The vast majority of Navarro County residents were first introduced to the concept of cryptomining in April of 2022 when the announcement that the largest bitcoin mine in the world would be located in Navarro County.
Several City and County leaders spoke before and after Riot Block Chain’s then CEO, Chad Harris, about the size of the project and about the impact it would have on the area economy.
The proposed 256-acre project, located on FM 709, was purchased from a private land owner.
The location was selected because it is close to water needed to cool the computers which perform computations in order to find digital currency known as bitcoin. Electrical access is also located near to the facility, which is necessary to run the specialized computers.
Different forms of bitcoin are known by a variety of names, but bitcoin is its own digital currency. First created in 2009, bitcoin is just one of thousands of cryptocurrencies. More than 40 have a market capitalization of more than a billion dollars.
Bitcoins are traded on stock exchanges, but their value is volatile especially because they aren’t tangible.
The stock price of Riot Block Chain now known as RIOT Platforms traded at $71.33 per share in February of 2021 The stock price had fallen to just over $5.50 per share in October of 2022, when the company broke ground on a 1 GW facility in Navarro County.
The stock traded at approximately $10 per share as of Oct. 27, 2023.
However, some Navarro County residents are concerned about more than the rate of monetary return for those who invest in bitcoin.
Members of the Concerned Citizens of Navarro County and the Texas Coalition Against Cryptomining are worried about the toll that bitcoin mining will have on the environment, the Texas power grid, area water supply, and the bottom lines of everyone who lives near the mine.
“These machines run hot, a lot of water is required to keep them cool,” said Jackie Sawicky during a moderated town hall held in Corsicana Tuesday night. Sawicky is the founder of Texas Coalition Against Cryptomining.
Sawicky was joined by environmental activist Adrian Shelley and Professor Ed Hirs, lecturer at the University of Houston. Hirs specializes in the economics of energy, and was named as the inaugural University of Houston Energy Fellow.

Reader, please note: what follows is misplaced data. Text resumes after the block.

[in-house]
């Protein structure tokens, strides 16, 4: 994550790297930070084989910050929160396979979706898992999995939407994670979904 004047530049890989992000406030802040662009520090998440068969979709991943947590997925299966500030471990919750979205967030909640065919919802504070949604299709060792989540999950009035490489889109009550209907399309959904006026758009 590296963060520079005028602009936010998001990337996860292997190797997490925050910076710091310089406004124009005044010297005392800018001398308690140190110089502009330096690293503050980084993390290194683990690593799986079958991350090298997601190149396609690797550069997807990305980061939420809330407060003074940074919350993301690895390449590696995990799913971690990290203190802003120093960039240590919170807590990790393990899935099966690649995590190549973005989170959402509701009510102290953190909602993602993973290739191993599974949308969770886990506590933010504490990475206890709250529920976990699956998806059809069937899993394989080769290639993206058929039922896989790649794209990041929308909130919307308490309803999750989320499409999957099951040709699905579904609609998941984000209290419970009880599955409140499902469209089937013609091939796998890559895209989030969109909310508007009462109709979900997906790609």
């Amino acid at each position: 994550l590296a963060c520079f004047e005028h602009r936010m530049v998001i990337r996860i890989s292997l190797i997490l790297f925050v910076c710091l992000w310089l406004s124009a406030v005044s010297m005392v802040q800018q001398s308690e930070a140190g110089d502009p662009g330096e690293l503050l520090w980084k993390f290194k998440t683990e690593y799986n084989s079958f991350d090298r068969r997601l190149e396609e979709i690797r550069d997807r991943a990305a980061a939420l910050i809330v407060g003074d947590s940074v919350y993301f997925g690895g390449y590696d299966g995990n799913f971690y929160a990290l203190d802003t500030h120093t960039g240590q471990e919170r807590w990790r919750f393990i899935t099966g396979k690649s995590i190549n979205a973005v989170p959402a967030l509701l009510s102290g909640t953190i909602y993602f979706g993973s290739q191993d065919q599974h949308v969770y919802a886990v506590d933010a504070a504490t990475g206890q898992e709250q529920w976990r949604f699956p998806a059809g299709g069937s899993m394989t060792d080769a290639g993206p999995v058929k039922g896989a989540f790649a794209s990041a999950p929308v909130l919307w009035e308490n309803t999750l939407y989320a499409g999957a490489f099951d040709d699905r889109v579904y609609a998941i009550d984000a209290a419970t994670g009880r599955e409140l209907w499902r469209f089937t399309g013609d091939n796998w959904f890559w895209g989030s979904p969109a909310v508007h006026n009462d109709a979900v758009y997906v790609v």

Hirs discussed the drain crypto mining causes on the energy grid in Texas. This “industry” is unsustainable he said.
Sawicky stated local residents are already paying the cost associated with the mine, although it isn’t yet fully online.
Sawicky also highlighted that Riot Platforms reported profits in August of more than $37 million.
“They were paid to turn off their operation and then sold that energy back to the grid for a profit,” she said.
The computers can be air cooled or immersed in a mineral oil solution and surrounded by water to reduce the wear and tear on the machines caused by the heat of continued processing.
Although it is not yet known how much water RIOT will need, the state of Texas requires that a business be provided with water and utilities.
Members of the Corsicana City Council and Navarro County’s Economic Development Director, John Boswell, as well as Corsicana City Manager, Connie Standridge were invited to attend the town hall, but both declined.
Standridge said the City of Corsicana can produce 24.25 million of gallons per day and produces seven million gallons per day more than required for the city’s needs.
The town hall, was just one of several events planned during the “Week of Action” to highlight the impact of bitcoin mining on the world, the state of Texas and Navarro County.
Other events included attending Corsicana City Council and Navarro County Commissioners meeting, a protest at the site of the bitcoin mine now under construction, and a day of communication.
The day of communication’s purpose was to encourage residents to ask for another town hall meeting with government leaders to reevaluate the value of having the bit coin mine in Navarro County.
Sawicky and members of the TCAC were joined by members of Greenpeace organization during a majority of the events during the Week of Action.
Greenpeace, an environmental non-profit organization, is producing a documentary about issues with the bitcoin mining industry.
The protest at the mine totaled 13 people in attendance. Corsicana City Manager Connie Standridge reported that the city had received a total of three calls, two from within Navarro County asking for a town hall.